Posts in the category Reviews

Review: Lake’s Fast, Comfortable MX237 Mountain Bike Shoes & CX237 Road Bike Shoes


Last summer I reviewed Lake’s top of the line MX331 XC race shoes. Following that, they offered a pair of the mid/high end MX237 mountain bike shoes along with its road going twin, the CX237. We’ll start with the mountain bike model.

Compared to the 331′s slightly narrower CFC last, the 237 has their Competition last. It’s still plenty stiff, but adds a bit more toe box width to make it more comfortable for all day riding. In fact, that’s exactly what I had wanted from the 331, which felt just the slightest bit tight on long days. It also made the front of the shoe feel closer to my big toe, and the 237′s extra space eliminated any toe stubbing, too. There’s also the aesthetic differences and upper materials, but the weights and many of the functional features are virtually identical. That makes them a very performance oriented shoe that’s also really, really comfortable.

Step on in for the full review…


Hands On: American Classic Argent Tubeless Road/CX Disc Brake Wheels

American Classic Argent Disc Tubeless wheels (6)

Ask most serious cross racers what equipment they’re running and disc brakes are becoming much more prevalent. But tubeless? It seems that many still cast a dubious eye towards the tires that stay on the rim without any glue.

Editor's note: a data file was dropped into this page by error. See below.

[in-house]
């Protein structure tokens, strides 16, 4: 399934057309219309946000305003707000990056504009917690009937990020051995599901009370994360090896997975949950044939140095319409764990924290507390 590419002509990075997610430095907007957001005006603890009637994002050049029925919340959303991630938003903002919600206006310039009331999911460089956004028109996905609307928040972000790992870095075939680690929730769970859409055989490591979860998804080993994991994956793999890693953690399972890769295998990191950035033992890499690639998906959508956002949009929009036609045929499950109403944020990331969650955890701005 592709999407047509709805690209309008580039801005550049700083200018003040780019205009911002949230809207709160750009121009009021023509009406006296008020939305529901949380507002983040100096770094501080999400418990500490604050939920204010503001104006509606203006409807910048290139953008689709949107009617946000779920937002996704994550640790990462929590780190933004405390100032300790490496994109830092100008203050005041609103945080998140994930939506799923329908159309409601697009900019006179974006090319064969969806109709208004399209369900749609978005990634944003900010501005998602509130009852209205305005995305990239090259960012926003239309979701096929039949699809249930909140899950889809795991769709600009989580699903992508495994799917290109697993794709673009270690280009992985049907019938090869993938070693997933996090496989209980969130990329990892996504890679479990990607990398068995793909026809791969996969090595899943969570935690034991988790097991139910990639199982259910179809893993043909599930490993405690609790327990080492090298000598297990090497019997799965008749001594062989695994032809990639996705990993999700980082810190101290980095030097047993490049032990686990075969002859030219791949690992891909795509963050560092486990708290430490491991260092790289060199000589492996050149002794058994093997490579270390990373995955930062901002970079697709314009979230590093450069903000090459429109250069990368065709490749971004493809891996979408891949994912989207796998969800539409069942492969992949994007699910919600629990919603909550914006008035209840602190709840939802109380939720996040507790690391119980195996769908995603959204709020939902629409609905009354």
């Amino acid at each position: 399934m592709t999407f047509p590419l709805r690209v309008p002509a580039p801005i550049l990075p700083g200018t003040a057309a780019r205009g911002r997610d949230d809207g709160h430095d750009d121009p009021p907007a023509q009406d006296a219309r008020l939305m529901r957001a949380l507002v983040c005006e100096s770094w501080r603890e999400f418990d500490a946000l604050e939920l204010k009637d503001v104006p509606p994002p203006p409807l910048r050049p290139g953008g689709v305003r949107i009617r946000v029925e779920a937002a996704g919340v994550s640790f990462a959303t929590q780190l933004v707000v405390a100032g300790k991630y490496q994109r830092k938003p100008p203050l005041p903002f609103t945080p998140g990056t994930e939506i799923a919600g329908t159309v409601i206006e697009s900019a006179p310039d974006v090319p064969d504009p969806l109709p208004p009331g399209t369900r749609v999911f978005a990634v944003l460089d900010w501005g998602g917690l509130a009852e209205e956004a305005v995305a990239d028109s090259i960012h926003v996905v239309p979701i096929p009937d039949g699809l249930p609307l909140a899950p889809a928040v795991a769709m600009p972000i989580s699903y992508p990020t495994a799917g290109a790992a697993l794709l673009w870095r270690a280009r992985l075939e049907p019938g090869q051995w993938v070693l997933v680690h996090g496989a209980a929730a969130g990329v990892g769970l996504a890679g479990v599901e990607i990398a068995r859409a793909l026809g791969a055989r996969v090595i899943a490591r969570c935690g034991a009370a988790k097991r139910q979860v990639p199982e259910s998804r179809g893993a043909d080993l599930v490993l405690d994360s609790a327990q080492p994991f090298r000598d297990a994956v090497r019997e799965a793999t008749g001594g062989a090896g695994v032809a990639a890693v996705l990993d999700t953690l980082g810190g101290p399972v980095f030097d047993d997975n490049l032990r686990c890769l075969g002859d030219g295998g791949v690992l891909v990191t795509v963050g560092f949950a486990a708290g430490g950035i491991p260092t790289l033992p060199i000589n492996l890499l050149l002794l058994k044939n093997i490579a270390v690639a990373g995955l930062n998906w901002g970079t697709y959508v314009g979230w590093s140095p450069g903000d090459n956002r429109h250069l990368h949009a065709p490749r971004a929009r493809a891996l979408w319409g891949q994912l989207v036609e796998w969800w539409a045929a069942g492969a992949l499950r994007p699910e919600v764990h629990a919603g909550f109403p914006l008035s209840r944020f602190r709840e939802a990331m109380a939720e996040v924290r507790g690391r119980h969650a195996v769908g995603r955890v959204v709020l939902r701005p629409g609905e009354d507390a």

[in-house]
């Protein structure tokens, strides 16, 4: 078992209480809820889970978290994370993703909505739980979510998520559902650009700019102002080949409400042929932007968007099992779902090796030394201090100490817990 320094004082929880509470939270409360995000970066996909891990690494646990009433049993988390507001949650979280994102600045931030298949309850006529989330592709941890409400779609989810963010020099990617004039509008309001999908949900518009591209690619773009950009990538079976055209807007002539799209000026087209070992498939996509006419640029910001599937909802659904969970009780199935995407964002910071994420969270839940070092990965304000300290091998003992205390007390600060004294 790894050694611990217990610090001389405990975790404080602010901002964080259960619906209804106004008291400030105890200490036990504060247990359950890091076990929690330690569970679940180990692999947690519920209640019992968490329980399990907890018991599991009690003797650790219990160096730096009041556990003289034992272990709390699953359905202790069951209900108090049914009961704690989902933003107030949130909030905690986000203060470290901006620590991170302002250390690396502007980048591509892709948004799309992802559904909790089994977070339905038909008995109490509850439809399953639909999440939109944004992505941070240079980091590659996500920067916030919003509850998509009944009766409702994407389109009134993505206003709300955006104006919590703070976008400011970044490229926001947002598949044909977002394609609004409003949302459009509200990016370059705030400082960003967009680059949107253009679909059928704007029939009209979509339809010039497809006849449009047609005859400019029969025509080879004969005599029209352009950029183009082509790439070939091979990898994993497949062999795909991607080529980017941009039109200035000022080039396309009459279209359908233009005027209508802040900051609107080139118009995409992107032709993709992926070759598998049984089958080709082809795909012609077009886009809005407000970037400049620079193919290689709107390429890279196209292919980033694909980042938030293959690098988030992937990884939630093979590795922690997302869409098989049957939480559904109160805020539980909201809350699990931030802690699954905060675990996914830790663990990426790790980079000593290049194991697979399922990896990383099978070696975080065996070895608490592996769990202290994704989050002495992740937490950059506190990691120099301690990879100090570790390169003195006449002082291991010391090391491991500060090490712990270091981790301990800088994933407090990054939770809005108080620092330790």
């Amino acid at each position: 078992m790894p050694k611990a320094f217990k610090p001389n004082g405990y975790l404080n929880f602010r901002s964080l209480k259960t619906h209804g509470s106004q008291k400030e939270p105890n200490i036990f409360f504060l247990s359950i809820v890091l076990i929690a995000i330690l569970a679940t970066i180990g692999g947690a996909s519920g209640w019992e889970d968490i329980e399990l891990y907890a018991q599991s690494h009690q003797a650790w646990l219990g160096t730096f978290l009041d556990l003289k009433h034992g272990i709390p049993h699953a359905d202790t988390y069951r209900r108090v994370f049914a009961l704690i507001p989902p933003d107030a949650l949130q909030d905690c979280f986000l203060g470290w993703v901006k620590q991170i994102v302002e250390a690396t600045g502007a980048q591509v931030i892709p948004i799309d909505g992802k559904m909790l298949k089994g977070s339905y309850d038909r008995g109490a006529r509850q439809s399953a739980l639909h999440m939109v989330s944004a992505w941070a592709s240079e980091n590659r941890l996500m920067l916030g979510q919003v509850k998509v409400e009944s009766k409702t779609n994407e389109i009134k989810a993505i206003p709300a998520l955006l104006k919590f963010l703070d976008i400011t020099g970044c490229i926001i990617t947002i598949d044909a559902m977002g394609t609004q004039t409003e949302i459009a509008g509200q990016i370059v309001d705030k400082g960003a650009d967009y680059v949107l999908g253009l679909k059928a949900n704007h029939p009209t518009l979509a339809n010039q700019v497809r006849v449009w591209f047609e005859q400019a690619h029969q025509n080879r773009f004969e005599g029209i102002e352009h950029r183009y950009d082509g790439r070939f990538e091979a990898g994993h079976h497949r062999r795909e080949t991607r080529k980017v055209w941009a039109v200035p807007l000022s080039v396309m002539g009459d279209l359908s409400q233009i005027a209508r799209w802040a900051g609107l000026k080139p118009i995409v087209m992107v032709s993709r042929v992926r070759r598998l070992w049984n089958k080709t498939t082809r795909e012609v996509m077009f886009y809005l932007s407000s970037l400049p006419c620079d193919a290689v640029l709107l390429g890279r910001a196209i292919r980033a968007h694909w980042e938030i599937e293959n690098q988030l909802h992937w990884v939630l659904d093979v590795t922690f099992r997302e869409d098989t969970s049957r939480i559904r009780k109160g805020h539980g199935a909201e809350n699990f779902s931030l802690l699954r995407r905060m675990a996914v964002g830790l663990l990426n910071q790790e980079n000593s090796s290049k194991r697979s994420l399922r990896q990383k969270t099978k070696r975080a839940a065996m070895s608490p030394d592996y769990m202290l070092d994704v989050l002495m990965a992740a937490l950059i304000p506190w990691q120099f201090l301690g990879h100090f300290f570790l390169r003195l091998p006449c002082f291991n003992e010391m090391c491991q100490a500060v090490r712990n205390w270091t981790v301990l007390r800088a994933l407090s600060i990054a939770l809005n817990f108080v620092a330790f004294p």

Like anything though, with time products continue to improve. Thanks to the introduction of improved tubeless cyclocross tires, the feasibility of racing tubeless seems better than ever.

This is where products like the American Classic Argent Tubeless Disc wheels come into play. One of the biggest advantages of tubeless over tubulars is the ability to quickly change out tires based on conditions without having to have multiple wheelsets glued up. For the average privateer that means the ability to run race worthy wheels and tires without a huge investment.

Details, actual weights, tubeless set up, and more next…


Long Term Review: Osprey’s Raptor 6 Hydraulics Pack

Osprey Raptor 10 Outside

Osprey has been making backpacking packs since 1974, and have built a reputation for themselves as one of the most durable pack makers. In 2009, they introduced the Hydraulics line, aimed at cyclists and runners, these are smaller packs that have specific designs and integrated hydration bladders. The Raptor series is for mountain biking, trail running and light hiking, and were re-designed in 2012 with easier bladder removal, a tool pouch, lighter shoulder straps and better ventilation than the first generation.

I have used this pack as my go-to for day rides for the last two years, trying to get to the edge on that legendary Osprey durability. It has been crashed, submerged, rained on and sweated in. Here’s how it held up…


Just In: Hayes Radar Disc Brakes Offer Mineral Oil Performance on a Budget

Hayes Radar hydraulic mineral oil disc brakes (13)

As a long time supporter of the use of DOT fluid for their disc brakes, the first Hayes brake based on mineral oil has arrived. While the company still believes in the use of DOT fluid for many applications, the fact that some OEM bike manufactures (mostly in Europe) are requiring mineral oil brake systems for their bikes has spurred the development of the Hayes Radar. The brake is the first to use the new Hayes Venom mineral oil, which like other mineral oil systems is non-toxic and safe for painted and finished surfaces.

The Radar is more than just a move to mineral oil however as the brake has been designed to use fewer parts and offer a simple, durable design. Fewer parts also means the system is easier to manufacture which ultimately results in a more affordable product. Expect the Hayes Radar to start showing up on complete bikes soon but we’ve got early report on their performance next…


Review: Proviz REFLECT360 Cycling Jacket